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Why Are There So Few Black-Owned Cannabis Companies?

It’s no secret that legal cannabis is now a multi-billion-dollar industry, so it’s hardly a surprise that so many entrepreneurs are getting involved. In response to this gold rush, activists and politicians alike have called for measures to be put in place to ensure that those who have been most affected by the War on Drugs get a fair slice of the market share. Unfortunately, however, social equity targets are not currently being met, and the barriers faced by minority communities have made it difficult for black-owned cannabis companies to gain a foothold.

Black-Owned Cannabis Brands Are Severely Underrepresented

According to the 2021 Leafly Jobs Report, cannabis sales in the US hit $18.3 billion last year, resulting in an explosion of new market opportunities. The industry now has twice as many full-time workers as there are dentists in America, yet while African-Americans make up around 13 percent of the national population, less than 1.7 percent of cannabis companies are black-owned[i].

The picture is particularly grim in places like Illinois, where cannabis sales topped $1 billion last year and more than 8,000 new jobs in the legal weed industry were created. The state is set to issue 75 new dispensary licenses this year, yet not a single black-owned cannabis company has been named as a finalist for one of these permits.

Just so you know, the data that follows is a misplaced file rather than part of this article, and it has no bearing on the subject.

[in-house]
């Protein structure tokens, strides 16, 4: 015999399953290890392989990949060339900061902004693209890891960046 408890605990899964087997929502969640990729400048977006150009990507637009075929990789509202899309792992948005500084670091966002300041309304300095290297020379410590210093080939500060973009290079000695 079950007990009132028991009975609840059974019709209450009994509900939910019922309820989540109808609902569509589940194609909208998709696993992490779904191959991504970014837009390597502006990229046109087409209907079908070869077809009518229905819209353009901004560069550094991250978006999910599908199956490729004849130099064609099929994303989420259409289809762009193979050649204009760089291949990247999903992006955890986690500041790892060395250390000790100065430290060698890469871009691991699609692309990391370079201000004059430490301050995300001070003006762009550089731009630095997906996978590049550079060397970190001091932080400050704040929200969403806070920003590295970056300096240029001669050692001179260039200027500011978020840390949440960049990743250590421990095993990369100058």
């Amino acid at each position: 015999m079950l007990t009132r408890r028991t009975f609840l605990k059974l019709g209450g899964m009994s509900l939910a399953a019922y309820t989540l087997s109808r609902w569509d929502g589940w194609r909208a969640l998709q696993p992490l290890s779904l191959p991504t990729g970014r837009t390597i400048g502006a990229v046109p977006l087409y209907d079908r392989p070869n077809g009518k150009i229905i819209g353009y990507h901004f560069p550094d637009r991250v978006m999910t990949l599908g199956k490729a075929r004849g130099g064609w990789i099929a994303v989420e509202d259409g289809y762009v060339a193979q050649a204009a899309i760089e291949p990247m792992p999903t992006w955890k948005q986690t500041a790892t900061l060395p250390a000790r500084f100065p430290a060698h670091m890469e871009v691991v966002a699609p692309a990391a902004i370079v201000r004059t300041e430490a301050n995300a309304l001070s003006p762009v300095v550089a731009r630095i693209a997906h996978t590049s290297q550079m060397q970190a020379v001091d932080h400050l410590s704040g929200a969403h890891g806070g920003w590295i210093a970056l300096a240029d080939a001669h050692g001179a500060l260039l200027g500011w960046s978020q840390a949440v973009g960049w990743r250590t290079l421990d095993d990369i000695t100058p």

In Massachusetts, meanwhile, only around one percent of the state’s 260 cannabis retail stores are black-owned. It’s well documented that prior to legalisation, African-Americans were disproportionately targeted by prohibitionist laws across the US, so for these communities to be so underrepresented in the legal market is truly a travesty.

Addressing this injustice requires an understanding of the social and economic factors that have prevented minority businesses from accessing the market, and taking measures to level the playing field. For example, the fact that weed remains illegal at the federal level in the US means that banks cannot provide business loans to cannabis companies, so only those wealthy enough to cover their own start-up costs are able to get off the ground.

As a result of historical discrimination, the US has an extraordinary wealth gap, with the average black family earning around ten percent the annual income of the average white family[ii]. That being the case, it’s not exactly a shocker to learn that black-owned cannabis businesses remain few and far-between.

How Social Equity Programs Can Help Black-Owned Cannabis Brands

It’s clear that systemic change is needed if minority communities are ever going to stand a chance in the cannabis market, and several states have begun to create a framework for social equity. New York, for example, legalised weed earlier this year with a bill that includes a number of clauses that are specifically designed to assist black-owned cannabis companies.

Half of all business licenses granted by the state are legally required to be awarded to communities that have been victimised by the War on Drugs, while forty percent of all taxes from cannabis sales are to be invested in these communities.